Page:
The activism needed to back such a proposal may be lacking in other communities. That’s what concerns Morken at 15 Now Tacoma.
“Tacoma is a really working-class town, and doesn’t have any recent radical traditions,” she said. “It’s not like organizing in Seattle or Olympia.
David Rolf, president of SEIU Healthcare 775NW, a union representing healthcare workers, said higher minimum-wage efforts will receive support from labor organizations.
“I think it’s fair to say that there’s nowhere [union members] wouldn’t want to see this travel,” he said. “It’s a question of sequencing and who goes first and at what rate.”
Chicago has a 15 Now group and multiple cities in California are considering hourly wages ranging from $12.50 to $15, including Oakland, Los Angeles, Berkeley, San Francisco and San Diego.
What Seattle activists and elected officials accomplished was a compromise. Sawant took office on a platform of creating $15-an-hour for workers starting in 2015. Instead, the law phases the wages in over seven years. Beginning April of 2015, businesses with fewer than 500 employees must pay at least $10 an hour, increasing each year until 2021 when the wages must be at least $15 an hour. Businesses with more than 500 employees must pay at least $11 an hour beginning in April of 2015, increasing each year until 2018, when the wages must be at least $15 an hour.
The legislation allows the director of the city’s Department of Finance and Administrative Services to set a training wage for people younger than 18. The law also allows employers to include tips in the minimum wage until 2025.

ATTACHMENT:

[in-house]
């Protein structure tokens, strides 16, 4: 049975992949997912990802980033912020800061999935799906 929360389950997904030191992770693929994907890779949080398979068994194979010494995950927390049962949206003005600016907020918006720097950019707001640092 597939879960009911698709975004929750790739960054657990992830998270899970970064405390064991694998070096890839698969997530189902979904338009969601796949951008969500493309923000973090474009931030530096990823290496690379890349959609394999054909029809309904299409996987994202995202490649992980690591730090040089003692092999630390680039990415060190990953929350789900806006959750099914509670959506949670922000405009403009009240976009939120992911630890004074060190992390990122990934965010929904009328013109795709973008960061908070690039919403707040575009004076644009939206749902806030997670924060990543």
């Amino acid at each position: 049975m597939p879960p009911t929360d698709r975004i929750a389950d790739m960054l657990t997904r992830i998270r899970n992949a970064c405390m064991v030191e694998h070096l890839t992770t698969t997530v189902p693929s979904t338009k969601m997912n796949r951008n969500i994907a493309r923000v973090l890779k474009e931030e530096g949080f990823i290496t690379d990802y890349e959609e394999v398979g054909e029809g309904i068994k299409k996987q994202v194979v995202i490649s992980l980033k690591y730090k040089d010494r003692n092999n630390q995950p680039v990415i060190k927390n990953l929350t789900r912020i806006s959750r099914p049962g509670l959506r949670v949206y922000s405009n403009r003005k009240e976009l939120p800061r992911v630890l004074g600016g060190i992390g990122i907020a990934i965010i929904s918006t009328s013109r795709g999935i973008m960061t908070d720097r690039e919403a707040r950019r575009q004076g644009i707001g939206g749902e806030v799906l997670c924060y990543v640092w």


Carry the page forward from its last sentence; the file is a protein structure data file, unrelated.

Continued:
Activists and businesses are still discussing turning to voters to overturn the law, either establishing a $15 minimum wage sooner or capping the minimum wage at $12.50.
Setting the scene
Several things laid the groundwork for the minimum wage to pass.
In 2012, the council passed a law requiring businesses to provide employees with paid sick leave. In 2013, the city council passed a law banning businesses from prescreening employees based on their criminal histories.
A groundswell of community support also pushed the $15-an-hour minimum wage into the local political conversation.
In June 2013, hundreds of fast-food workers went on strike, demanding $15 an hour. In November, voters in the city of SeaTac passed a $15-an-hour minimum wage for people working at airports and in hospitality businesses. The Washington Supreme Court is still determining whether the law applies to people who work at Sea-Tac Airport, which is under the jurisdiction of the Port of Seattle.
Meanwhile, Occupy-inspired Sawant overtook a long-time incumbent on a $15-an-hour minimum wage platform.
Sawant’s campaign for city council influenced other political races, including former Mayor Mike McGinn and his opponent, Ed Murray. The mayoral candidates each threw their support behind a higher minimum wage.
Barkan, of Local Progess, said it will take more candidates like Sawant to make minimum wages a mainstream issue.
“It’s not easy,” Barkan said. “But I think that as elected officials start to recognize that the political environment has changed, many of them are going to start responding to that.”